4. Moreover thou shalt say unto them, Thus saith the LORD; Shall they fall, and not arise? shall he turn away, and not return?
4. Et dices ad eos, Sic dicit Jehova, An qui ceciderunt non resurgent? si quis aversus fuerit non revertetur?
5. Why then is this people of Jerusalem slidden back by a perpetual backsliding? they hold fast deceit, they refuse to return.
5. Quare rebellis est populus hic Jerosolymae rebellione perpetua? (forti, ad verbum;) adhaeserunt fraudi (vel, apprehenderunt fraudem,) noluerunt reverti.
Though God had reminded his Prophet of the event, yet he still invites the Jews to repentance; not that there was any hope of restoring them to a right mind, (for he had said that they were wholly irreclaimable,) but that their perverseness might be less excusable; and it was also his object to afford some relief to the small number of the godly who still remained; for they had not all fallen away into impiety, though the great body of the people had become corrupt. God then, partly to aggravate the sin of the ungodly, and partly to provide for his faithful people, exhorts those to repentance, who were yet wholly intractable. And here we ought to consider that God's goodness, when abused, brings a much heavier judgment. God does here in a manner contend with the wickedness of his people, by setting before them the hope of pardon, if they repented.
Whoever will impartially consider the discourse of the Prophet must see that this is the real meaning; for, in the second of these verses, he says,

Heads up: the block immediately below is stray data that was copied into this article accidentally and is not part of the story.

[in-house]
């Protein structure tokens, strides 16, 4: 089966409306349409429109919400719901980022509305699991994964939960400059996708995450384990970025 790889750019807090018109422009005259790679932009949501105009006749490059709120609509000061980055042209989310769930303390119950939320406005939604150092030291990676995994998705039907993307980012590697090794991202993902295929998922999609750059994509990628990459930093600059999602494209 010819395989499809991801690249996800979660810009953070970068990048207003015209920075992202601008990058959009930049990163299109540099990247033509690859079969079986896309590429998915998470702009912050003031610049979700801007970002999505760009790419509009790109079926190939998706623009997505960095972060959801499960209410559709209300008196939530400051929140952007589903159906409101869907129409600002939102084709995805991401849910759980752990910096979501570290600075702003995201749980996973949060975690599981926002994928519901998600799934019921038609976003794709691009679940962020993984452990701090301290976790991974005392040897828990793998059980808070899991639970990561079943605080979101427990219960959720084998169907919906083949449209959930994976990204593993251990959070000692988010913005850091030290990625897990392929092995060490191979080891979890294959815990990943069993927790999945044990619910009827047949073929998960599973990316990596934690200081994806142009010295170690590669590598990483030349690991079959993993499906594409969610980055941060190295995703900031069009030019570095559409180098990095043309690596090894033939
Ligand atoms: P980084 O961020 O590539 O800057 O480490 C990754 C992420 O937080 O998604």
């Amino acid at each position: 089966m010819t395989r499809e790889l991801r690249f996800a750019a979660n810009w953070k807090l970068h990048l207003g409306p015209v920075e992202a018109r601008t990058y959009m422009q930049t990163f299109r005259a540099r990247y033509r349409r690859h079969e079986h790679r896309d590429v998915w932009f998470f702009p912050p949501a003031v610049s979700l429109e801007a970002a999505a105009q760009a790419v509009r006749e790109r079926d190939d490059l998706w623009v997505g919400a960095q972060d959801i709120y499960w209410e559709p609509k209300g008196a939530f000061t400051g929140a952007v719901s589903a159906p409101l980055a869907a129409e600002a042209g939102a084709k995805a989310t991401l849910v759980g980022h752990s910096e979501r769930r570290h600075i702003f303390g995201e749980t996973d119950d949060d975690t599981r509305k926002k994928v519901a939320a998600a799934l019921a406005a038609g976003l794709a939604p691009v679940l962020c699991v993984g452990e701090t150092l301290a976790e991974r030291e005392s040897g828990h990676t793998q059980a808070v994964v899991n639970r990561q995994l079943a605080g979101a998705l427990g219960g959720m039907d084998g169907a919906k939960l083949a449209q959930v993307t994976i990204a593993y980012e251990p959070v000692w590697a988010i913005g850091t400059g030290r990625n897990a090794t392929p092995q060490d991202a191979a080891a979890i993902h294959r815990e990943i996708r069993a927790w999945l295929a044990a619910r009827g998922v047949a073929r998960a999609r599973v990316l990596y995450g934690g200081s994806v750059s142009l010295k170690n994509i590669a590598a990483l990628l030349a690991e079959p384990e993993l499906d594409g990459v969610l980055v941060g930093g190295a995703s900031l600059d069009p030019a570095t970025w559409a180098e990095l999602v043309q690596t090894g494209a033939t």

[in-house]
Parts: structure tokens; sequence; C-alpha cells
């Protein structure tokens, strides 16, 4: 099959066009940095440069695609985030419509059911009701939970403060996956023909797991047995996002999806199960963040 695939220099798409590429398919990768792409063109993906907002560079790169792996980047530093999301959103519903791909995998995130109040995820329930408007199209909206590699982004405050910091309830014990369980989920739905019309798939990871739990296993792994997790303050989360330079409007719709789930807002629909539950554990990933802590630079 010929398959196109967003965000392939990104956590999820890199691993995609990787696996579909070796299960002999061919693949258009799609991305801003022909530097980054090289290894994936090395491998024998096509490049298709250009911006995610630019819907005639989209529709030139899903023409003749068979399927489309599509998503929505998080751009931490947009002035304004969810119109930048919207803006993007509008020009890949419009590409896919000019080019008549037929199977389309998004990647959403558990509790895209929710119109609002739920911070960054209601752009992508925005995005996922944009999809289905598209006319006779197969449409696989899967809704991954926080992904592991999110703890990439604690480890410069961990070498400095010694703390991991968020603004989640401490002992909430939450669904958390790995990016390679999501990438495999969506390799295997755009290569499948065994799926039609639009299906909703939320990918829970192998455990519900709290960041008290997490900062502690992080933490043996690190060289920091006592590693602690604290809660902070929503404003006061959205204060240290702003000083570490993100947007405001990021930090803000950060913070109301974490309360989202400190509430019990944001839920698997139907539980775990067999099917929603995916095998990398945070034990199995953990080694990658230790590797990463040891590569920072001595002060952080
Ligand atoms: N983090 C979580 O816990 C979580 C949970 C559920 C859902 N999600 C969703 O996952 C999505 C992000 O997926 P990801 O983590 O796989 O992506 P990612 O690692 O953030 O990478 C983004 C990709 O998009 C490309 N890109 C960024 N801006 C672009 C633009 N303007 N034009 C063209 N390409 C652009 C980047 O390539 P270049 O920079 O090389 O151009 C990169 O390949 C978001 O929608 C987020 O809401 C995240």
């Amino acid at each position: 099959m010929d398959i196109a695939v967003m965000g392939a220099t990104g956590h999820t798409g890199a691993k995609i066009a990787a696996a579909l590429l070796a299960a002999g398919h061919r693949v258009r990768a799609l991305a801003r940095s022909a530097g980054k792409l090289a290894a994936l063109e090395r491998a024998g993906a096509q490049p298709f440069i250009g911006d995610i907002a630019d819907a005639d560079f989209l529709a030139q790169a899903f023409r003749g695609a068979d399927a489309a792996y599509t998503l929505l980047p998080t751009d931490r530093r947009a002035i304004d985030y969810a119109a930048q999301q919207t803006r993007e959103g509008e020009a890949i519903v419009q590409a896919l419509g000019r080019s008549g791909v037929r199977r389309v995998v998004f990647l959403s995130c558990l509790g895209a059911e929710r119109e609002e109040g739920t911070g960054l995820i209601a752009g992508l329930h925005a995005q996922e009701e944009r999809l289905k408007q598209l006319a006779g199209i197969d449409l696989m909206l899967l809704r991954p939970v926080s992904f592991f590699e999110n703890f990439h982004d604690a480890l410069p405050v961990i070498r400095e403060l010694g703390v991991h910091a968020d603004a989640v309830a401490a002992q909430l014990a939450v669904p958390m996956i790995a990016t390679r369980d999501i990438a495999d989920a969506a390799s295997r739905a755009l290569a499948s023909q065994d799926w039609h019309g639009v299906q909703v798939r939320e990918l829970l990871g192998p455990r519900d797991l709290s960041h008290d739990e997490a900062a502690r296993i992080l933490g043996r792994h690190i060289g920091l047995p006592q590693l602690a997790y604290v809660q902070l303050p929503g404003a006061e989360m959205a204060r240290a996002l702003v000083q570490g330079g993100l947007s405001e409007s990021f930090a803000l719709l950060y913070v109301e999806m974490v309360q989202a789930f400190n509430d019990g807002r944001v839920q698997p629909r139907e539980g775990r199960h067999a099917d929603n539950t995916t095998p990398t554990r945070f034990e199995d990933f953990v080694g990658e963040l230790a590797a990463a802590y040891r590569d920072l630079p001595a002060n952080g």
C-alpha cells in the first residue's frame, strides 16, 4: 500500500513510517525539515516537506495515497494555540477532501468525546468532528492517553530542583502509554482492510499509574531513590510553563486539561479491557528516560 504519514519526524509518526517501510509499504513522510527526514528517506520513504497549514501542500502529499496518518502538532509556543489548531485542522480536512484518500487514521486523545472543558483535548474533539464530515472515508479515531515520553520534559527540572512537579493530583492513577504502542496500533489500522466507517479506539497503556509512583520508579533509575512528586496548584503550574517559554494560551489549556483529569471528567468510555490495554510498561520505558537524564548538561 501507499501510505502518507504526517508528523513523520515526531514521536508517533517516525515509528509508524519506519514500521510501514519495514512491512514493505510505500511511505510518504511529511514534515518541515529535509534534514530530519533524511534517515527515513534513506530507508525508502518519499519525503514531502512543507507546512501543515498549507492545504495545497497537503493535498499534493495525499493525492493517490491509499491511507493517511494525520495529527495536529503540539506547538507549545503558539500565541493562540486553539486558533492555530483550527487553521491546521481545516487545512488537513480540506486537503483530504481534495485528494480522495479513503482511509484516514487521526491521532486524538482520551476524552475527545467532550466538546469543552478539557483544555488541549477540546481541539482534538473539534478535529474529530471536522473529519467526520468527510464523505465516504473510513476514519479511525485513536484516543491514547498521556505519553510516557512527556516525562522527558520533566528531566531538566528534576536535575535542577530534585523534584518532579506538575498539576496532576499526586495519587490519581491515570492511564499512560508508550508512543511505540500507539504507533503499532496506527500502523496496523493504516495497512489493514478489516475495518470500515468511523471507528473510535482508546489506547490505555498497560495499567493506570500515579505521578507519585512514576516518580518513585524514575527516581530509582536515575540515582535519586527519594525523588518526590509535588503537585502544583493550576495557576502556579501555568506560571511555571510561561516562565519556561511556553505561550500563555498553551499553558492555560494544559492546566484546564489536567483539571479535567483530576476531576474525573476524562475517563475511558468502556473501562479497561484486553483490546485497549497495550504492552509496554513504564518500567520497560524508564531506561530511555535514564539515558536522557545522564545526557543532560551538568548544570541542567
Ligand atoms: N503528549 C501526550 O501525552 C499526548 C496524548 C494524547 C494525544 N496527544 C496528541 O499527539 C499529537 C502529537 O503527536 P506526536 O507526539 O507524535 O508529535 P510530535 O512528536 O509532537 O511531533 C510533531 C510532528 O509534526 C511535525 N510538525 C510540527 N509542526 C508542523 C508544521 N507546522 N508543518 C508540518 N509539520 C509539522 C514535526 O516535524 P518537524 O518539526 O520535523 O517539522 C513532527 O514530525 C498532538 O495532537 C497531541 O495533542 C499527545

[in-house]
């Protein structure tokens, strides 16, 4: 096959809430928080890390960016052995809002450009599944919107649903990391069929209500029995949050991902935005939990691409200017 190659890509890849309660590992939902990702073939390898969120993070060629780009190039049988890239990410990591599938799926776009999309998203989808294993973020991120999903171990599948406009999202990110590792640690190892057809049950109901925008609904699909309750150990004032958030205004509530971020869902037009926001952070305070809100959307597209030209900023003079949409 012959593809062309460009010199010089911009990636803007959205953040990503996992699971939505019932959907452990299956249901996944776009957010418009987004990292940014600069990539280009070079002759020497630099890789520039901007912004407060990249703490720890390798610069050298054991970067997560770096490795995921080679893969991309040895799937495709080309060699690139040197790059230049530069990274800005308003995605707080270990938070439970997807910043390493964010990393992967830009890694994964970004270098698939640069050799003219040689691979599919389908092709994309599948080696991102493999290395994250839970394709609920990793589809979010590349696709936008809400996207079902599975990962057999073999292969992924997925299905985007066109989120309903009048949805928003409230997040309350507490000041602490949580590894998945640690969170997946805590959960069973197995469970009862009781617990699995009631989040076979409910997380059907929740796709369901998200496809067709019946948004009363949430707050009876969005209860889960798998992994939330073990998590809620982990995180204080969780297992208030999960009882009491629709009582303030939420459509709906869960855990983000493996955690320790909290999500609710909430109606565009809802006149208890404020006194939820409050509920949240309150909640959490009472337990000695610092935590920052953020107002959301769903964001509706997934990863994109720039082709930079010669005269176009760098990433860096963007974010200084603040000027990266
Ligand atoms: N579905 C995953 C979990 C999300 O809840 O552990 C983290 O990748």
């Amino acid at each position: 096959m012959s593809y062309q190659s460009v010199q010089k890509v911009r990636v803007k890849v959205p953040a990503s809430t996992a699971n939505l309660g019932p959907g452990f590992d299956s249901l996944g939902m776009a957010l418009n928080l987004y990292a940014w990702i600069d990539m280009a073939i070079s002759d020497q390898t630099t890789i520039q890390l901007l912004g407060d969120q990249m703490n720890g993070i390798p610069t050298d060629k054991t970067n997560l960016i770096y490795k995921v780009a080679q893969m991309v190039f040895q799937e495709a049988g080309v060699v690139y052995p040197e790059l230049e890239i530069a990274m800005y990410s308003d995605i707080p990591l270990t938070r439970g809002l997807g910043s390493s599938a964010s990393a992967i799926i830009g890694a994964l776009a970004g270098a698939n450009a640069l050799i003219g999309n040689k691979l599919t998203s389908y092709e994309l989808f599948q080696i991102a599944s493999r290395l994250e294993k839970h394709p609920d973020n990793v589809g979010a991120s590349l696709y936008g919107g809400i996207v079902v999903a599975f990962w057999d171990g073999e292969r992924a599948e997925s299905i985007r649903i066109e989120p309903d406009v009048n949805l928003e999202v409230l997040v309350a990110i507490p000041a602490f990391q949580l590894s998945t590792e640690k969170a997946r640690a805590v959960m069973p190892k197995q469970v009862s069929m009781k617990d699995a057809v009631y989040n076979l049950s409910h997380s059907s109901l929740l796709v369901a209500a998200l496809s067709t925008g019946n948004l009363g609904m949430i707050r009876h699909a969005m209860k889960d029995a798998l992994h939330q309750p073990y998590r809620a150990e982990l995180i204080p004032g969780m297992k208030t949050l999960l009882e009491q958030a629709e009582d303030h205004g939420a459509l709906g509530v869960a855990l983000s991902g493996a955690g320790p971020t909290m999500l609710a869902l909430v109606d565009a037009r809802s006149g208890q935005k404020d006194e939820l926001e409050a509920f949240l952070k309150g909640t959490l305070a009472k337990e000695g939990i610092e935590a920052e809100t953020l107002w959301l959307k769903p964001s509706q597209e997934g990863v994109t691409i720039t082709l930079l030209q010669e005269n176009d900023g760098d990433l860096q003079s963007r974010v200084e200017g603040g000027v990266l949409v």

Then he says, that they were
David says, in Psalm 32:2, that the man is blessed in whose spirit there is no guile: he entertains no guile, as we commonly do. Now, to entertain guile is to possess a deceitful heart. He had before said that they are blessed whose sins are forgiven and to whom iniquity is not imputed: he adds by way of explanation, provided there be no guile in the spirit; and why? Because wicked men seem to themselves to be blessed, for they perceive not their own misery, because they are enveloped in their own coverings: and this is the guile of which David speaks. According to the same meaning, our Prophet says, that those
1 Most agree in this view,-Gataker, Venema, Henry, Lowth, Blayney, and Scott. All the versions favor this view, giving two different meanings to
2 The idea of revolt or apostasy is given by the ancient versions to the verb used at the beginning of the verse, and also to the noun which follows, and not that of rebellion, as by Calvin. The same meaning is given by Gataker, Venema, and Blayney; and they consider that Jerusalem is in apposition with "this people, "in this manner,-Why has this people, Jerusalem, Revolted with perpetual revolt? As it has been already observed, the verb
4 Thou shalt also say to them, Thus saith Jehovah,- Do men fall and not rise again? Does any one return and not return?-
5. Why,-often have this people returned, Jerusalem is returning continually!- They hold fast deceit, they have refused to return.
The hypocrisy of the people is the subject: they pretended to return, but did not really return; they were deceitful. It is a sort of a dialogue. The beginning of the next verse is an answer to the end of this,-
6. I hearkened and heard, "No: "thus they say: Yet no man has repented of his evil,- Saying, What have I done? Every one returns to his own course, Like a horse rushing into battle.
The charge of refusing to return was negatived. -- Ed.
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